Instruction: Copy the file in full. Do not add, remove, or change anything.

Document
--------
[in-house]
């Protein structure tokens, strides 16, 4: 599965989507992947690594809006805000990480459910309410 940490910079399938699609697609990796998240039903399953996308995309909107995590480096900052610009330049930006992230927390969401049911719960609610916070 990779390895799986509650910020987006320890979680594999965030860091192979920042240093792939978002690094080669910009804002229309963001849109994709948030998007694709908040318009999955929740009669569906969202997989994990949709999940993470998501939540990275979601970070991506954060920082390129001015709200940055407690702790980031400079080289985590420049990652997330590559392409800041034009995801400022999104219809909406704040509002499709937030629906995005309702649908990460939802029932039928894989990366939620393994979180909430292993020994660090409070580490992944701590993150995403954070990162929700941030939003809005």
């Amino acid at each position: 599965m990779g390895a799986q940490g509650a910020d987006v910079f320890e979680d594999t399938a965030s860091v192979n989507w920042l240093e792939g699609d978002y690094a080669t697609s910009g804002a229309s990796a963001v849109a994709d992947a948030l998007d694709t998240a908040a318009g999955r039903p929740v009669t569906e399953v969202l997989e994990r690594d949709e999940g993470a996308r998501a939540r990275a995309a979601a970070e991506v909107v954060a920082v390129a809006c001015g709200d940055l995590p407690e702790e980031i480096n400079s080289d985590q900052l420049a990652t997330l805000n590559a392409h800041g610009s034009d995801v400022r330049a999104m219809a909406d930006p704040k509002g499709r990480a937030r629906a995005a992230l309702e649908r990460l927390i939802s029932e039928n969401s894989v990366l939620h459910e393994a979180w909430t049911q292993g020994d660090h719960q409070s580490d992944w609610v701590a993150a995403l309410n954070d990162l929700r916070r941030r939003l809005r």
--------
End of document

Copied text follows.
[in-house]
């Protein structure tokens, strides 16, 4: 599965989507992947690594809006805000990480459910309410 940490910079399938699609697609990796998240039903399953996308995309909107995590480096900052610009330049930006992230927390969401049911719960609610916070 990779390895799986509650910020987006320890979680594999965030860091192979920042240093792939978002690094080669910009804002229309963001849109994709948030998007694709908040318009999955929740009669569906969202997989994990949709999940993470998501939540990275979601970070991506954060920082390129001015709200940055407690702790980031400079080289985590420049990652997330590559392409800041034009995801400022999104219809909406704040509002499709937030629906995005309702649908990460939802029932039928894989990366939620393994979180909430292993020994660090409070580490992944701590993150995403954070990162929700941030939003809005």
């Amino acid at each position: 599965m990779g390895a799986q940490g509650a910020d987006v910079f320890e979680d594999t399938a965030s860091v192979n989507w920042l240093e792939g699609d978002y690094a080669t697609s910009g804002a229309s990796a963001v849109a994709d992947a948030l998007d694709t998240a908040a318009g999955r039903p929740v009669t569906e399953v969202l997989e994990r690594d949709e999940g993470a996308r998501a939540r990275a995309a979601a970070e991506v909107v954060a920082v390129a809006c001015g709200d940055l995590p407690e702790e980031i480096n400079s080289d985590q900052l420049a990652t997330l805000n590559a392409h800041g610009s034009d995801v400022r330049a999104m219809a909406d930006p704040k509002g499709r990480a937030r629906a995005a992230l309702e649908r990460l927390i939802s029932e039928n969401s894989v990366l939620h459910e393994a979180w909430t049911q292993g020994d660090h719960q409070s580490d992944w609610v701590a993150a995403l309410n954070d990162l929700r916070r941030r939003l809005r």